Stainless steel sinks offer a modern appearance that can fit with many different colors and themes and can clean up to a reflective shine. Stainless steel materials are normally measured by gauge. Lower gauges refer to thicker steel which will provide more strength and durability. However, the gauge has little to do with a sink’s performance. Stainless steel sinks are a good choice when it comes to being able to handle extreme heat, hold up when heavy pots are dropped into them, and for the most part are not affected by household chemicals.
One drawback of stainless steel is how loud they are. If you prefer a quieter or muffled sink, try installing sound-absorbing pads on the bottom and sides of the sink’s exterior. The steel can scratch over time, so it’s common to use a bottom grid to prevent scratching.
Enamel and Ceramic Sinks
Enamel sinks offer a wide range of color options to brighten up a kitchen space and add to a more playful decor. The enamel is a coating that is applied over either cast iron or steel. These sinks aren’t damaged by heat. They are, however, liable to scratch, chip, or crack if something heavy is dropped onto them. Enamel is considered a more low-end option.
Porcelain sinks, in particular, offer a traditional look, adding a vintage charm to the kitchen. The recently popular farmhouse sinks are often made of porcelain. While porcelain is very durable, it can chip or develop stubborn marks and scuffs over time. Certain chemicals used on porcelain can also cause that beautiful sheen to become dull and fade over time. This option required a bit more maintenance and repair than a stainless steel option.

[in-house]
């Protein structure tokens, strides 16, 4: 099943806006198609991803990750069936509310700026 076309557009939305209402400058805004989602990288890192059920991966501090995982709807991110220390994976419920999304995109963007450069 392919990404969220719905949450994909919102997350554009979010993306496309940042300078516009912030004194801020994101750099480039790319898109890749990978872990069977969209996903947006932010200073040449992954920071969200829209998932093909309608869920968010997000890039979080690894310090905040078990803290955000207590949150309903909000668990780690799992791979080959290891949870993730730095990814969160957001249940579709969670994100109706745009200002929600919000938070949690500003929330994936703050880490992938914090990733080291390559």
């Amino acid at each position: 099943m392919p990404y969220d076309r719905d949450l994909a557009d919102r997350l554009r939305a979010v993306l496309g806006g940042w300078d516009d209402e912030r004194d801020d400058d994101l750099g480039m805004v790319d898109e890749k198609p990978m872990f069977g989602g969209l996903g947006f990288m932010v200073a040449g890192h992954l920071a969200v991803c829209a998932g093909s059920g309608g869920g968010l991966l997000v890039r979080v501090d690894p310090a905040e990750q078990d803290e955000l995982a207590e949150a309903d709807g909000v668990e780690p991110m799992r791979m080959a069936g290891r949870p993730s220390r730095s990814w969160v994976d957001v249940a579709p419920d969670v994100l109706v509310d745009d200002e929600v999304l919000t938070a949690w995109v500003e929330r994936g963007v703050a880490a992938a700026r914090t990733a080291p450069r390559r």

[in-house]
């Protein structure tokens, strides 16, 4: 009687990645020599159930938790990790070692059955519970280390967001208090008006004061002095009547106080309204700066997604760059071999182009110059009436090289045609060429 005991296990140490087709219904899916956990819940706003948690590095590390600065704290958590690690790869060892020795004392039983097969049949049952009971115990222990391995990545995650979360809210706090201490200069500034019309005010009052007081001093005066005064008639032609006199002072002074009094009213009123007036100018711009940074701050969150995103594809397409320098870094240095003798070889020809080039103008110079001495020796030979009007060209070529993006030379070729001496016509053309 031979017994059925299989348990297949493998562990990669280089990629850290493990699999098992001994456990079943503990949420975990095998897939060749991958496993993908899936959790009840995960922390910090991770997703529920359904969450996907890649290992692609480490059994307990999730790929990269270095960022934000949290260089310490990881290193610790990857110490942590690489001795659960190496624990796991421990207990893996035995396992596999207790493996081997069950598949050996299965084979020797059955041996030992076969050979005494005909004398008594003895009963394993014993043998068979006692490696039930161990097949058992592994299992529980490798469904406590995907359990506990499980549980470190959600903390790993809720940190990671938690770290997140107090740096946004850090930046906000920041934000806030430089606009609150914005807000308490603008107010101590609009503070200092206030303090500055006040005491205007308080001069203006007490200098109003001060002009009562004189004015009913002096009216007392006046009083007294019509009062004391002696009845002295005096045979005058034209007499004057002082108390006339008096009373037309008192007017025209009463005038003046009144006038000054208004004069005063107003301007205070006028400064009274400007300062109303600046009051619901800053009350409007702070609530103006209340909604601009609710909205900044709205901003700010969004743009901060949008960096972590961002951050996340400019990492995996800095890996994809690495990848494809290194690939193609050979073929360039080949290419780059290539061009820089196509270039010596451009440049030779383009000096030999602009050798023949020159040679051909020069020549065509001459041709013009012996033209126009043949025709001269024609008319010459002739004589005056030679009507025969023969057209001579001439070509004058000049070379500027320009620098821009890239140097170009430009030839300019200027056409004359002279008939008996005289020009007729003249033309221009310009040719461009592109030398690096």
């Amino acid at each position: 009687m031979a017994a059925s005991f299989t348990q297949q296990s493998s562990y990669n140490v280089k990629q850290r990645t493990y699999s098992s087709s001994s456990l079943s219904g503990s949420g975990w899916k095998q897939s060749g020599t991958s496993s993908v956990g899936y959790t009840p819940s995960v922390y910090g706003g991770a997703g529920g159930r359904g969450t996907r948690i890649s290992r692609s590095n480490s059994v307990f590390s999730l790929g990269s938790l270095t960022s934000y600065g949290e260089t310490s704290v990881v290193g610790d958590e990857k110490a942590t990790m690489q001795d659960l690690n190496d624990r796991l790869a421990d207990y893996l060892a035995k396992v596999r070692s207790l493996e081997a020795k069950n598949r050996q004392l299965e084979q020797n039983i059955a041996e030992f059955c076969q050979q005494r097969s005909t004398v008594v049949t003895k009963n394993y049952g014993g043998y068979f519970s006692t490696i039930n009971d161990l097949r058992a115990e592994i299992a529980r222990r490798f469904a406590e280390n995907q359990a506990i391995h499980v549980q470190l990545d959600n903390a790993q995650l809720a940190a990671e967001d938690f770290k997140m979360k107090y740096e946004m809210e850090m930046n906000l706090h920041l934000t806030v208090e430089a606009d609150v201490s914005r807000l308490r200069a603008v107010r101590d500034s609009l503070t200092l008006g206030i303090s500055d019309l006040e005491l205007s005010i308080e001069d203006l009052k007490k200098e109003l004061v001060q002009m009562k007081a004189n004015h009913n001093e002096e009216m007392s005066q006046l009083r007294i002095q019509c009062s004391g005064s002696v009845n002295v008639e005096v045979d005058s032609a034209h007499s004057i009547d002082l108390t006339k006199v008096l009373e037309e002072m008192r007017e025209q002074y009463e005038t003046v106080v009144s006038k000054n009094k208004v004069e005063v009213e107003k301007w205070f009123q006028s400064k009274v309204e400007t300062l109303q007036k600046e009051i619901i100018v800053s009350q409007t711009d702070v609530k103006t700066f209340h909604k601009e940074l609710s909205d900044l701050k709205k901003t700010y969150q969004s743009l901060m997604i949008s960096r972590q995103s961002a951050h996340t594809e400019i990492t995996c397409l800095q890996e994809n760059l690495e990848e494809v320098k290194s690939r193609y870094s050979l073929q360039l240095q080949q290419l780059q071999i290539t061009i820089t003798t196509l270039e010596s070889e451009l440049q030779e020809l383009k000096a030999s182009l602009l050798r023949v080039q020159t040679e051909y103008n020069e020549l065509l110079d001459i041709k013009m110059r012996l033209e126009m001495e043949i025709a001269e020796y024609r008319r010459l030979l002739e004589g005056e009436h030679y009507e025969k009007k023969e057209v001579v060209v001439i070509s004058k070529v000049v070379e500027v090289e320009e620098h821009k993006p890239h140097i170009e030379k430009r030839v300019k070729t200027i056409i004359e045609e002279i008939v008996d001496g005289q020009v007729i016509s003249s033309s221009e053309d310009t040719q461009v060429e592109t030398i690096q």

Undermounted or Top-Mounted?
Top-mount sinks may also be called drop-in sinks. This is because the sink is dropped into the counter from above, and the lip rests on top of the existing countertop. These tend to be the easiest to install for someone who’s going to do it themselves. Top-mount sinks may detract from the look and design of a gorgeous countertop. Without periodic cleaning and maintenance, dust, dirt, and grime can build up around the lip, making an otherwise nice kitchen look rough around the edges.
Undermount sinks are installed from below the countertop. They have a chic, clean, and often minimalist look that cuts down on the clutter that a sink lip adds to the countertop. These sinks are extremely convenient for those who like to cook, and particularly for those who often work right on the countertops, as any mess, spills or crumbs can be swept right into the sink without catching on a lip.